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▲ US Secretary of State Antony Blinken (left) and Russian Foreign Minister Sergey Lavrov before starting their meeting yesterday in Geneva, Switzerland. Photo Afp

Sputnik, Afp, AP and Europa Press

Newspaper La Jornada
Saturday, January 22, 2022, p. 18

Geneva. The Russian Foreign Minister, Sergey Lavrov, and the US Secretary of State, Antony Blinken, determined yesterday, during the second meeting in Geneva between the two countries on the crisis in Ukraine, to increase efforts to normalize the functioning of the bilateral diplomatic missions, while they agreed meet again next week. An attempt is being made to defuse the international crisis resulting from the fact that Russia maintains 100,000 troops near the border with Ukraine, and demands that the North Atlantic Treaty Organization (NATO) not extend into Eastern Europe.

It was agreed to intensify the work of the experts to normalize the operation of the diplomatic missions of both governments and stabilize the visa regime, the Russian Foreign Ministry detailed in a statement.

He added that Moscow is in favor of the resumption of the full diplomatic presence and demands the return of the Russian diplomatic properties confiscated by the Washington authorities.

In December 2016, shortly before President Barack Obama (2009-2017) left the White House, his government expelled 35 Russian diplomats and ordered the closure of two diplomatic residences, the so-called dachas in Centerville, Maryland, and Oyster Bay. , New York, in response to alleged Russian interference in the US presidential election that year, which Russia repeatedly denied.

The nearly two-hour meeting in Geneva between the two top officials is the latest in a series of initiatives that began with two telephone conversations between Russian President Vladimir Putin and his American counterpart, Joe Biden, in December. This time, there was less confrontational rhetoric about the security of Eastern Europe. Calling the tone of the meeting frank and substantial, Blinken assured Lavrov that Washington would give written answers next week to Moscow’s demands that the West reduce its military presence in Eastern Europe.

Blinken agreed to put ideas on the table next week, but did not say whether they would meet the Russians’ detailed security demands, though he warned there would be a response even in the event of non-military Russian aggression against Ukraine.

He asked the Russian authorities to show that they have no intention of invading their neighbor and a very good way to start would be to push their troops back from the Ukraine border.

The Kremlin denies any warlike intention, but conditions the de-escalation to the signing of treaties that guarantee the non-expansion and withdrawal of Eastern Europe from NATO.

The Russian Foreign Ministry warned that if the West continues to ignore Russia’s legitimate concerns, there will be serious consequences that can be avoided if Washington reacts positively to our draft agreements on security guarantees.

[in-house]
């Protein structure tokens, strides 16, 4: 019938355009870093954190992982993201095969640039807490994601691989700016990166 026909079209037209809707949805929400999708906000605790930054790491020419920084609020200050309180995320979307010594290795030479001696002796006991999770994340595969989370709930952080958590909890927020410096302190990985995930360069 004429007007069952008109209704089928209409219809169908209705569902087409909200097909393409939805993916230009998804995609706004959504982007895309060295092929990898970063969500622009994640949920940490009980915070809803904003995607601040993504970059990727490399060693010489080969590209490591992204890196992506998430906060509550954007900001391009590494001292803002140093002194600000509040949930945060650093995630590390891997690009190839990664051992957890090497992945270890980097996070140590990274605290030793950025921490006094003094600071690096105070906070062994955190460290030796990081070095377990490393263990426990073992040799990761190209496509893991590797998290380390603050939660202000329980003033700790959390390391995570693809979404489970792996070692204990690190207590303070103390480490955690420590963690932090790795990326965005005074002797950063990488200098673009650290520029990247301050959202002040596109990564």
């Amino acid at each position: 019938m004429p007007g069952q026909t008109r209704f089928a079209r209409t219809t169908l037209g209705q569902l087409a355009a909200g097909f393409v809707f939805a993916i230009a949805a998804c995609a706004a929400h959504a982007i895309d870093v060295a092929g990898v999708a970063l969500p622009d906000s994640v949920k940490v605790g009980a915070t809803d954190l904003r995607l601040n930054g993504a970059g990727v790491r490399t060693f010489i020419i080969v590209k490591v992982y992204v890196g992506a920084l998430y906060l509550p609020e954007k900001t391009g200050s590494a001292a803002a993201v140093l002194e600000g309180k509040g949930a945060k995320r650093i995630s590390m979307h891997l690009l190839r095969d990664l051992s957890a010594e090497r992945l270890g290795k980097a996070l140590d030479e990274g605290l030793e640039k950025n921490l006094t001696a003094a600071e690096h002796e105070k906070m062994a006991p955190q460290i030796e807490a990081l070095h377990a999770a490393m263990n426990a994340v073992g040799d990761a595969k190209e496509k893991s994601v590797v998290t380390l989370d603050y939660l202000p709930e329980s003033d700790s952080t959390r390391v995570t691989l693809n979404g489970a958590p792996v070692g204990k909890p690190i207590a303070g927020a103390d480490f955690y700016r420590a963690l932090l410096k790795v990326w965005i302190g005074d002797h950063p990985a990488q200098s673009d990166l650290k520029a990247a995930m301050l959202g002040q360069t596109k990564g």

US officials have asked their Russian colleagues to keep the document on reciprocal security guarantees in Europe secret, according to a statement quoted by The Washington Post.

Dmytro Kuleba, Minister of Foreign Affairs of Ukraine, said that it is good to know that diplomatic contacts with Russia remain active.

As a sign of the complexity of the situation, on the day of the negotiations, Russia decided to insist on the withdrawal of foreign troops from NATO countries that joined after 1997.

Naval maneuvers by both sides

Moscow specifically mentioned Bulgaria and Romania, although the list includes 14 countries from the former communist bloc. Romanian government spokeswoman Oana Lungescu found the demand unacceptable, and the Atlantic Alliance rejected it on the grounds that such a withdrawal would create first- and second-class NATO members.

Despite the meeting, the Pentagon announced that NATO troops will carry out large-scale naval exercises in the Mediterranean on Monday with the participation of the US aircraft carrier USS Harry Truman, while Russia also announced naval exercises at the same time in the Black Sea.

The Ukrainian military intelligence service accused Russia of continuing to bolster the fighting capabilities of pro-Russian separatists in eastern Ukraine, with tanks, artillery systems and ammunition. Moscow is considered, despite its denials, as the support of these fighters, which has left more than 13,000 dead since 2014, when it annexed Crimea.

The speaker of the Russian lower house, Viacheslav Volodin, announced that the parliament will debate next week a request for Putin to recognize the independence of the separatist territories of Donetsk and Lugansk.

Ukrainian President Volodimir Zelensky has warned that Russia could carry out an attempted occupation of the city of Kharkov, in the northeast of the country, noting that this could be the beginning of a large-scale war.

Estonia, Latvia and Lithuania will send anti-tank and anti-aircraft missiles to help Kiev defend against possible Russian aggression.

German Chancellor Olaf Scholz and British Prime Minister Boris Johnson have warned Russia that it will have to bear costs in the event of military aggression against Ukraine.